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Wheaton divorce attorneysThere are many reasons why people get divorced, and one of the most common is financial issues. Arguing over money or frivolous spending can cause a couple to grow apart. In some cases, it may destroy trust and result in the end of the marriage. During the divorce proceedings, anything the spouses owned together will need to be divided between the spouses. This is referred to as the division of marital assets and property. Certain assets might be in the form of retirement accounts, pension plans, or other investments acquired by one or both spouses. However, splitting these types of assets is not as easy as tangible items such as a house, furniture, or vehicles. The process can be complicated, so it is important to understand how they will be distributed according to Illinois divorce law.   

What Is “Equitable Distribution”?

In Illinois, marital property is just about anything the couple acquired during the time they were married. This is different from non-marital property, which are items or assets that one of the spouses owned prior to the marriage. Gifts and inheritance also fall into the non-marital or separate property category. 

Under Illinois law, “equitable distribution” in a divorce means that all the marital property will be divided between the spouses in a fair or equitable way, but not necessarily completely in half. Therefore, it is important to determine what portion of the retirement savings is considered to be marital property and subject to division during the divorce.

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DuPage County divorce attorneysMaking the decision to legally terminate a marriage is a big step. For some people, it might be daunting to think of being single again, especially if they have been married for a long time. There are options that a couple can take if they are not ready to split up permanently. A trial separation is an informal agreement between two spouses that they will live apart for a period of time. Unlike a legal separation, a trial separation is not a legally binding contract, but in both situations, the pair is technically still married in the eyes of the law. In some instances, the married couple may choose to seek counseling to work out their problems during the separation. They may even reconcile and move back in with each other. However, some couples may decide to get a divorce after they are separated.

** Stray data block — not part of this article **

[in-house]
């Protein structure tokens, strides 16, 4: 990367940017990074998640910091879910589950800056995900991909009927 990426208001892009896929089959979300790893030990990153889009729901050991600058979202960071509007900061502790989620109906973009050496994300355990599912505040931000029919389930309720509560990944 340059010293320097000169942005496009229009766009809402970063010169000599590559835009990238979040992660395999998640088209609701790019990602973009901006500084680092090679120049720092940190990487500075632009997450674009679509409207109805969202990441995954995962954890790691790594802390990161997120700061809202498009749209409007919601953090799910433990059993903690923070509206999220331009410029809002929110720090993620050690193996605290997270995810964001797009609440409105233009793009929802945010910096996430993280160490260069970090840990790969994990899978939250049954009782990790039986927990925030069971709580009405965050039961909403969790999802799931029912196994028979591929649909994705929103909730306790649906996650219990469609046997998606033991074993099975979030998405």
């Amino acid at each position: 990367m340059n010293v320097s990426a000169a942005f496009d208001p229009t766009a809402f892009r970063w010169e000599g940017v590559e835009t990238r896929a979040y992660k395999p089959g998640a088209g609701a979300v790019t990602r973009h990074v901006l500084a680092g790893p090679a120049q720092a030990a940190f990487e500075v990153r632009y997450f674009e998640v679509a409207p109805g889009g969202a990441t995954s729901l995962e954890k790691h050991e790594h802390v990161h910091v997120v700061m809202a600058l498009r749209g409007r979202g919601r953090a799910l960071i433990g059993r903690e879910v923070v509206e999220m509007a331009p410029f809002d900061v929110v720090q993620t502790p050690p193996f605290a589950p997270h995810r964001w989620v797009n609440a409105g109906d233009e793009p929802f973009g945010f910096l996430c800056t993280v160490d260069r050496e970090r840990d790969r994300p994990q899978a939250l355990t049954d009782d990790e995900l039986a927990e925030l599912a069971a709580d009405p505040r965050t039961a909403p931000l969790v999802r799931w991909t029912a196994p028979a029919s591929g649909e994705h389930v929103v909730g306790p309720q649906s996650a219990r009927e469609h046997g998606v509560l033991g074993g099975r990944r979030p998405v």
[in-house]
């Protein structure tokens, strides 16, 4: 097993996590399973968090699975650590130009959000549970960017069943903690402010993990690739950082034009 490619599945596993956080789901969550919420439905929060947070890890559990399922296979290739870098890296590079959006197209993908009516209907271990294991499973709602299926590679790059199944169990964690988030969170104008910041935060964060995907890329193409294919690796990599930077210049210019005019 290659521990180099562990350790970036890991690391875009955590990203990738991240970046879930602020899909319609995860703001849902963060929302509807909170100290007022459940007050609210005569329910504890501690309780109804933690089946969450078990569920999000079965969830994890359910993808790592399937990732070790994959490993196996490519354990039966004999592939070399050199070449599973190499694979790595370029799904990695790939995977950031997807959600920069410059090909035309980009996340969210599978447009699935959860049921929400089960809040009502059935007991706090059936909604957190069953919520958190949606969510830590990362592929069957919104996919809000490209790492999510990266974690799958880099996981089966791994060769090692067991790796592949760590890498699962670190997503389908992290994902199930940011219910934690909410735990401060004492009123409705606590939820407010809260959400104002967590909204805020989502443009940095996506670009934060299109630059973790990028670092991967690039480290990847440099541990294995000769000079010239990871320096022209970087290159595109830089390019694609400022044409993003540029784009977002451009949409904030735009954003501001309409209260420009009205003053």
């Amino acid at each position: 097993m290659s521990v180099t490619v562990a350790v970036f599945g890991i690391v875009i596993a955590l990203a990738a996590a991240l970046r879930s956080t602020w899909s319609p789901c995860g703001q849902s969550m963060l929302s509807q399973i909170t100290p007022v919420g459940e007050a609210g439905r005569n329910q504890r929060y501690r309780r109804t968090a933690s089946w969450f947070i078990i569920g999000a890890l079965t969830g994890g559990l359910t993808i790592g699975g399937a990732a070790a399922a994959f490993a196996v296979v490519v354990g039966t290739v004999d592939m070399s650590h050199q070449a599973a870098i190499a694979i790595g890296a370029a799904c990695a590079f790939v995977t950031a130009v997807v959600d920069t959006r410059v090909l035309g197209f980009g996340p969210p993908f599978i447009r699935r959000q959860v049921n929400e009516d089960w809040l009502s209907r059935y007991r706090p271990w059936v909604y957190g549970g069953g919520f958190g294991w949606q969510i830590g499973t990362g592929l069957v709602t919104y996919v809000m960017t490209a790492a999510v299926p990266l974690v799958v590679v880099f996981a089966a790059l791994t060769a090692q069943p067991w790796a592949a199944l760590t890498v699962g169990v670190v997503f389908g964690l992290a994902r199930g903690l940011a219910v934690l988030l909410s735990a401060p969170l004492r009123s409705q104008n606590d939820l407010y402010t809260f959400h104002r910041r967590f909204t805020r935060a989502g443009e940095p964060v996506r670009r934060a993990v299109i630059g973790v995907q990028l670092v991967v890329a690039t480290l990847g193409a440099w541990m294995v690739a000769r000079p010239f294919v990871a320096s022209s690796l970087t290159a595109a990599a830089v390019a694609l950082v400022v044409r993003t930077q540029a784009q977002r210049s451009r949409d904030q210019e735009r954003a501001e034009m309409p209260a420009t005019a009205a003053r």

Factors to Consider During a Separation

A trial separation begins as soon as one of the spouses moves out of the marital home. This means he or she will have to find a new place to live, whether it be temporary or long term. A couple can decide on the terms of their agreement, which can be flexible since it is not an official legal arrangement. This allows both partners to explore options regarding child-related and marital issues in the event of a divorce later on. 

Some of the important factors to consider in the short and long term following a separation include the following:

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Wheaton divorce lawyersIn divorce law, the term “dissipation” is used to describe property which is wasted during the end of a marriage. With help from a qualified family law attorney, you may be able to be compensated for assets which your spouse dissipated before your marital property was formally divided during divorce. However, not all wasteful spending is considered dissipation. Only situations which meet certain criteria are considered dissipation, and it is important to understand what these criteria are. 

What Types of Spending Are Considered Dissipative?